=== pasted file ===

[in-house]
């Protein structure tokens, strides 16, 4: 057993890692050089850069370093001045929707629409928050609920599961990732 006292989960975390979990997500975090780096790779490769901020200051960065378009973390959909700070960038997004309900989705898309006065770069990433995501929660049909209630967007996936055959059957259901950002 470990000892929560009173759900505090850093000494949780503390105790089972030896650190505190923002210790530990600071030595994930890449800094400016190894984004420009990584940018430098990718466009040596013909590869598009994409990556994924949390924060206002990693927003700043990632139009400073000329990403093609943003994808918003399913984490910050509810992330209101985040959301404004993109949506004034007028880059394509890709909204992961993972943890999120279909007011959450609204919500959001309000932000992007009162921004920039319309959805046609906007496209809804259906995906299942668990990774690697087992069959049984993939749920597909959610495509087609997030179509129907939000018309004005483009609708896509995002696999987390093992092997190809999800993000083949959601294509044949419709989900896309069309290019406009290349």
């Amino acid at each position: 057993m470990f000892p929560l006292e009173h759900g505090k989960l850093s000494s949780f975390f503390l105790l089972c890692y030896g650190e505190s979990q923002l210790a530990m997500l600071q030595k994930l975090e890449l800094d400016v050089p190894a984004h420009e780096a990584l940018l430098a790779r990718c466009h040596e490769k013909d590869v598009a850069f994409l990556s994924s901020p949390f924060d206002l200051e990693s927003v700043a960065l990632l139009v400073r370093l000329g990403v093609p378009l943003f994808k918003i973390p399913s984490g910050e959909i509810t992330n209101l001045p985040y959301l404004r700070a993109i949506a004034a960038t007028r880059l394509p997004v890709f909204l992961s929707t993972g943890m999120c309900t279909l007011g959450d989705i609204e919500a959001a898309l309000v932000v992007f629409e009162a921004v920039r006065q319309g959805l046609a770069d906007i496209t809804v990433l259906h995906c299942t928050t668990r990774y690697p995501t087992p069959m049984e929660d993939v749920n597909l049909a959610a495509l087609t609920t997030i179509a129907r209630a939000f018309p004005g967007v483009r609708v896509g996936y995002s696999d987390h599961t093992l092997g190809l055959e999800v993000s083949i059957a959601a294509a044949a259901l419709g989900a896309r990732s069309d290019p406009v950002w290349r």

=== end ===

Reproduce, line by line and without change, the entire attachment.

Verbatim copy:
[in-house]
């Protein structure tokens, strides 16, 4: 057993890692050089850069370093001045929707629409928050609920599961990732 006292989960975390979990997500975090780096790779490769901020200051960065378009973390959909700070960038997004309900989705898309006065770069990433995501929660049909209630967007996936055959059957259901950002 470990000892929560009173759900505090850093000494949780503390105790089972030896650190505190923002210790530990600071030595994930890449800094400016190894984004420009990584940018430098990718466009040596013909590869598009994409990556994924949390924060206002990693927003700043990632139009400073000329990403093609943003994808918003399913984490910050509810992330209101985040959301404004993109949506004034007028880059394509890709909204992961993972943890999120279909007011959450609204919500959001309000932000992007009162921004920039319309959805046609906007496209809804259906995906299942668990990774690697087992069959049984993939749920597909959610495509087609997030179509129907939000018309004005483009609708896509995002696999987390093992092997190809999800993000083949959601294509044949419709989900896309069309290019406009290349």
């Amino acid at each position: 057993m470990f000892p929560l006292e009173h759900g505090k989960l850093s000494s949780f975390f503390l105790l089972c890692y030896g650190e505190s979990q923002l210790a530990m997500l600071q030595k994930l975090e890449l800094d400016v050089p190894a984004h420009e780096a990584l940018l430098a790779r990718c466009h040596e490769k013909d590869v598009a850069f994409l990556s994924s901020p949390f924060d206002l200051e990693s927003v700043a960065l990632l139009v400073r370093l000329g990403v093609p378009l943003f994808k918003i973390p399913s984490g910050e959909i509810t992330n209101l001045p985040y959301l404004r700070a993109i949506a004034a960038t007028r880059l394509p997004v890709f909204l992961s929707t993972g943890m999120c309900t279909l007011g959450d989705i609204e919500a959001a898309l309000v932000v992007f629409e009162a921004v920039r006065q319309g959805l046609a770069d906007i496209t809804v990433l259906h995906c299942t928050t668990r990774y690697p995501t087992p069959m049984e929660d993939v749920n597909l049909a959610a495509l087609t609920t997030i179509a129907r209630a939000f018309p004005g967007v483009r609708v896509g996936y995002s696999d987390h599961t093992l092997g190809l055959e999800v993000s083949i059957a959601a294509a044949a259901l419709g989900a896309r990732s069309d290019p406009v950002w290349r």